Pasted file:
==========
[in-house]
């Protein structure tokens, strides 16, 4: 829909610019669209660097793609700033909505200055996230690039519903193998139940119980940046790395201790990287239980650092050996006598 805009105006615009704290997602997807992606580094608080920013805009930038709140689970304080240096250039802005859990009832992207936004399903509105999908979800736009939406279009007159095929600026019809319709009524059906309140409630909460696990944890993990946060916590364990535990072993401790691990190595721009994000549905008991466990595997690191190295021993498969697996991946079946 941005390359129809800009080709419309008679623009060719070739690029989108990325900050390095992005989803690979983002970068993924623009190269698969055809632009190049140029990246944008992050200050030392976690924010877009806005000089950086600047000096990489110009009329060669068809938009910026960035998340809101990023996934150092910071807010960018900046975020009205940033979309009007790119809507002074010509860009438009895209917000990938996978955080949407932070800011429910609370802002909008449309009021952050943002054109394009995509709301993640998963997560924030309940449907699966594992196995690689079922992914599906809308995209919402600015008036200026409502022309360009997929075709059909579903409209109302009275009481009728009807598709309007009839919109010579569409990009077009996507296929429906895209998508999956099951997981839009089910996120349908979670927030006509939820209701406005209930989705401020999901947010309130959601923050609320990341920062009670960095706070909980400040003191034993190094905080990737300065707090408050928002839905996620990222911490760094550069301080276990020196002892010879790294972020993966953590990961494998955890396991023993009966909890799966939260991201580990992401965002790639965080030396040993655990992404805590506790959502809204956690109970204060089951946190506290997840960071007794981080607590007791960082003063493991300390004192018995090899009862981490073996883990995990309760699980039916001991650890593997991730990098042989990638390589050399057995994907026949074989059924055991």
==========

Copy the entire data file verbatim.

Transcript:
[in-house]
């Protein structure tokens, strides 16, 4: 829909610019669209660097793609700033909505200055996230690039519903193998139940119980940046790395201790990287239980650092050996006598 805009105006615009704290997602997807992606580094608080920013805009930038709140689970304080240096250039802005859990009832992207936004399903509105999908979800736009939406279009007159095929600026019809319709009524059906309140409630909460696990944890993990946060916590364990535990072993401790691990190595721009994000549905008991466990595997690191190295021993498969697996991946079946 941005390359129809800009080709419309008679623009060719070739690029989108990325900050390095992005989803690979983002970068993924623009190269698969055809632009190049140029990246944008992050200050030392976690924010877009806005000089950086600047000096990489110009009329060669068809938009910026960035998340809101990023996934150092910071807010960018900046975020009205940033979309009007790119809507002074010509860009438009895209917000990938996978955080949407932070800011429910609370802002909008449309009021952050943002054109394009995509709301993640998963997560924030309940449907699966594992196995690689079922992914599906809308995209919402600015008036200026409502022309360009997929075709059909579903409209109302009275009481009728009807598709309007009839919109010579569409990009077009996507296929429906895209998508999956099951997981839009089910996120349908979670927030006509939820209701406005209930989705401020999901947010309130959601923050609320990341920062009670960095706070909980400040003191034993190094905080990737300065707090408050928002839905996620990222911490760094550069301080276990020196002892010879790294972020993966953590990961494998955890396991023993009966909890799966939260991201580990992401965002790639965080030396040993655990992404805590506790959502809204956690109970204060089951946190506290997840960071007794981080607590007791960082003063493991300390004192018995090899009862981490073996883990995990309760699980039916001991650890593997991730990098042989990638390589050399057995994907026949074989059924055991």